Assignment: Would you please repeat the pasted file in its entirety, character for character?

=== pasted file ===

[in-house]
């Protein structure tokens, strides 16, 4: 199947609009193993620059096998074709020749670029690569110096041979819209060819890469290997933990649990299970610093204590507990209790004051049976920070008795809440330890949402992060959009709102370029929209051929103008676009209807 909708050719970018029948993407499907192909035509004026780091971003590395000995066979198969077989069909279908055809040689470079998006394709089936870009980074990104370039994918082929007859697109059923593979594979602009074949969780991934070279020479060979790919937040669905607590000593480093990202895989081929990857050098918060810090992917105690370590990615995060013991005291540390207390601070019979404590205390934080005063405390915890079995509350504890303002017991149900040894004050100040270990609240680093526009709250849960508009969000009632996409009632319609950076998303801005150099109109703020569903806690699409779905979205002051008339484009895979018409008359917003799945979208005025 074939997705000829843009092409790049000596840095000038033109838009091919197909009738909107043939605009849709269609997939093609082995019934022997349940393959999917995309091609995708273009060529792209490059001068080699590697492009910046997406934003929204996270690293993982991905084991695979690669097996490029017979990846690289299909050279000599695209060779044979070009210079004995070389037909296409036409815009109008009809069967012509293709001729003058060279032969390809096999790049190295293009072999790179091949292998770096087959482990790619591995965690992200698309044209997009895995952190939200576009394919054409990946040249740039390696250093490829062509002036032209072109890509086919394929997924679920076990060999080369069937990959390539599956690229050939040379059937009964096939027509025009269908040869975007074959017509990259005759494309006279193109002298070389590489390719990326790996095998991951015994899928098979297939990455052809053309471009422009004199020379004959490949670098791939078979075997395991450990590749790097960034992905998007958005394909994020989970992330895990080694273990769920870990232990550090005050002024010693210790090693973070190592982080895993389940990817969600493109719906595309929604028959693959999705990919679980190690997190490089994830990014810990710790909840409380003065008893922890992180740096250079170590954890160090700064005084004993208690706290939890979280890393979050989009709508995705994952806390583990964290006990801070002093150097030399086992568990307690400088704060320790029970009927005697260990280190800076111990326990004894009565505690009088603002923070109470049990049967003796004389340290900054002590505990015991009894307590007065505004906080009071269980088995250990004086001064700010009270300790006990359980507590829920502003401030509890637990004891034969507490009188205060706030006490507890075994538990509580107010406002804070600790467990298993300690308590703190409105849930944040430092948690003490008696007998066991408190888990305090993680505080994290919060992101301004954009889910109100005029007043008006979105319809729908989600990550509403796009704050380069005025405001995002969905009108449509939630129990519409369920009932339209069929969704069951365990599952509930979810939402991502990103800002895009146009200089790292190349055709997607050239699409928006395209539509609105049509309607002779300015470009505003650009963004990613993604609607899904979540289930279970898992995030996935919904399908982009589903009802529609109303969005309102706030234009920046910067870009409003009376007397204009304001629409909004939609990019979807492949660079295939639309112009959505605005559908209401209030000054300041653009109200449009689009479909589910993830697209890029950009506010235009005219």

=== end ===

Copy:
[in-house]
């Protein structure tokens, strides 16, 4: 199947609009193993620059096998074709020749670029690569110096041979819209060819890469290997933990649990299970610093204590507990209790004051049976920070008795809440330890949402992060959009709102370029929209051929103008676009209807 909708050719970018029948993407499907192909035509004026780091971003590395000995066979198969077989069909279908055809040689470079998006394709089936870009980074990104370039994918082929007859697109059923593979594979602009074949969780991934070279020479060979790919937040669905607590000593480093990202895989081929990857050098918060810090992917105690370590990615995060013991005291540390207390601070019979404590205390934080005063405390915890079995509350504890303002017991149900040894004050100040270990609240680093526009709250849960508009969000009632996409009632319609950076998303801005150099109109703020569903806690699409779905979205002051008339484009895979018409008359917003799945979208005025 074939997705000829843009092409790049000596840095000038033109838009091919197909009738909107043939605009849709269609997939093609082995019934022997349940393959999917995309091609995708273009060529792209490059001068080699590697492009910046997406934003929204996270690293993982991905084991695979690669097996490029017979990846690289299909050279000599695209060779044979070009210079004995070389037909296409036409815009109008009809069967012509293709001729003058060279032969390809096999790049190295293009072999790179091949292998770096087959482990790619591995965690992200698309044209997009895995952190939200576009394919054409990946040249740039390696250093490829062509002036032209072109890509086919394929997924679920076990060999080369069937990959390539599956690229050939040379059937009964096939027509025009269908040869975007074959017509990259005759494309006279193109002298070389590489390719990326790996095998991951015994899928098979297939990455052809053309471009422009004199020379004959490949670098791939078979075997395991450990590749790097960034992905998007958005394909994020989970992330895990080694273990769920870990232990550090005050002024010693210790090693973070190592982080895993389940990817969600493109719906595309929604028959693959999705990919679980190690997190490089994830990014810990710790909840409380003065008893922890992180740096250079170590954890160090700064005084004993208690706290939890979280890393979050989009709508995705994952806390583990964290006990801070002093150097030399086992568990307690400088704060320790029970009927005697260990280190800076111990326990004894009565505690009088603002923070109470049990049967003796004389340290900054002590505990015991009894307590007065505004906080009071269980088995250990004086001064700010009270300790006990359980507590829920502003401030509890637990004891034969507490009188205060706030006490507890075994538990509580107010406002804070600790467990298993300690308590703190409105849930944040430092948690003490008696007998066991408190888990305090993680505080994290919060992101301004954009889910109100005029007043008006979105319809729908989600990550509403796009704050380069005025405001995002969905009108449509939630129990519409369920009932339209069929969704069951365990599952509930979810939402991502990103800002895009146009200089790292190349055709997607050239699409928006395209539509609105049509309607002779300015470009505003650009963004990613993604609607899904979540289930279970898992995030996935919904399908982009589903009802529609109303969005309102706030234009920046910067870009409003009376007397204009304001629409909004939609990019979807492949660079295939639309112009959505605005559908209401209030000054300041653009109200449009689009479909589910993830697209890029950009506010235009005219």